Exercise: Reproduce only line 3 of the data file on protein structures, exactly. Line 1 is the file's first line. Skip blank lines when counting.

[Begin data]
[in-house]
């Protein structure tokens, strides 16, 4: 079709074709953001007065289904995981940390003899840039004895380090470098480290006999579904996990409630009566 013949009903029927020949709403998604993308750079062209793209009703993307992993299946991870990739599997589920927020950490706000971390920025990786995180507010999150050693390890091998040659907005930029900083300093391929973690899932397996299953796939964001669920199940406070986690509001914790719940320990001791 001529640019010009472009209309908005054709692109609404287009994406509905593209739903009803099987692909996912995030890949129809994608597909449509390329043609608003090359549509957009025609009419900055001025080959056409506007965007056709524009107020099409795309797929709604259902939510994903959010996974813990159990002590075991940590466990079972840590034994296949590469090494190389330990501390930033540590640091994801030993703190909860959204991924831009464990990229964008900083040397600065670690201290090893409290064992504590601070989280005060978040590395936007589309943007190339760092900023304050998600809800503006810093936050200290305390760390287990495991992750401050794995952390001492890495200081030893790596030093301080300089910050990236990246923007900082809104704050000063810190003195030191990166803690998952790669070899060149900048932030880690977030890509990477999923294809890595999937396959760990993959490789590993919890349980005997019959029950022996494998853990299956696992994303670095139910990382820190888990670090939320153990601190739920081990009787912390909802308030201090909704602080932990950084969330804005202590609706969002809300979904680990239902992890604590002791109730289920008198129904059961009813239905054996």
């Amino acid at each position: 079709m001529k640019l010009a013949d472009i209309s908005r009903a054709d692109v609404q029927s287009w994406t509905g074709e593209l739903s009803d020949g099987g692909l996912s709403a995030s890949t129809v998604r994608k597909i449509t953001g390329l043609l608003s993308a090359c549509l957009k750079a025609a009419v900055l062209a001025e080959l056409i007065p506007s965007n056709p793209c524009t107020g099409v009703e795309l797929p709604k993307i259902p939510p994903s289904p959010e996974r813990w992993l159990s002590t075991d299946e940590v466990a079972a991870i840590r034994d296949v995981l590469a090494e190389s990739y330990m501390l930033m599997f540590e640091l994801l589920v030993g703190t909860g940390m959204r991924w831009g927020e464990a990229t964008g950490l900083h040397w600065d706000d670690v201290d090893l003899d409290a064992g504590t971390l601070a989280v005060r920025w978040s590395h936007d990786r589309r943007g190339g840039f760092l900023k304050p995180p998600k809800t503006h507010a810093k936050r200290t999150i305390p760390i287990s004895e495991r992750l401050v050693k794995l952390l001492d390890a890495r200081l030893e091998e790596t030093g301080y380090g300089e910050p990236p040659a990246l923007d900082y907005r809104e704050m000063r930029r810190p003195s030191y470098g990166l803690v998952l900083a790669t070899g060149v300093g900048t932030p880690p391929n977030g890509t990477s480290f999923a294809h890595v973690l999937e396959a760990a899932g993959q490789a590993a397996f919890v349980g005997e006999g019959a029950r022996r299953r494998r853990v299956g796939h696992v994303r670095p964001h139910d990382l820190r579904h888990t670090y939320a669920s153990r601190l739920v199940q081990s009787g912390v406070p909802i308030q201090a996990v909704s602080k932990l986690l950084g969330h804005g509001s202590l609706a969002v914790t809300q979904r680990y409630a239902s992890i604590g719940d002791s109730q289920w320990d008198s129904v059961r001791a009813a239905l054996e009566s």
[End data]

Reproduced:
């Amino acid at each position: 079709m001529k640019l010009a013949d472009i209309s908005r009903a054709d692109v609404q029927s287009w994406t509905g074709e593209l739903s009803d020949g099987g692909l996912s709403a995030s890949t129809v998604r994608k597909i449509t953001g390329l043609l608003s993308a090359c549509l957009k750079a025609a009419v900055l062209a001025e080959l056409i007065p506007s965007n056709p793209c524009t107020g099409v009703e795309l797929p709604k993307i259902p939510p994903s289904p959010e996974r813990w992993l159990s002590t075991d299946e940590v466990a079972a991870i840590r034994d296949v995981l590469a090494e190389s990739y330990m501390l930033m599997f540590e640091l994801l589920v030993g703190t909860g940390m959204r991924w831009g927020e464990a990229t964008g950490l900083h040397w600065d706000d670690v201290d090893l003899d409290a064992g504590t971390l601070a989280v005060r920025w978040s590395h936007d990786r589309r943007g190339g840039f760092l900023k304050p995180p998600k809800t503006h507010a810093k936050r200290t999150i305390p760390i287990s004895e495991r992750l401050v050693k794995l952390l001492d390890a890495r200081l030893e091998e790596t030093g301080y380090g300089e910050p990236p040659a990246l923007d900082y907005r809104e704050m000063r930029r810190p003195s030191y470098g990166l803690v998952l900083a790669t070899g060149v300093g900048t932030p880690p391929n977030g890509t990477s480290f999923a294809h890595v973690l999937e396959a760990a899932g993959q490789a590993a397996f919890v349980g005997e006999g019959a029950r022996r299953r494998r853990v299956g796939h696992v994303r670095p964001h139910d990382l820190r579904h888990t670090y939320a669920s153990r601190l739920v199940q081990s009787g912390v406070p909802i308030q201090a996990v909704s602080k932990l986690l950084g969330h804005g509001s202590l609706a969002v914790t809300q979904r680990y409630a239902s992890i604590g719940d002791s109730q289920w320990d008198s129904v059961r001791a009813a239905l054996e009566s």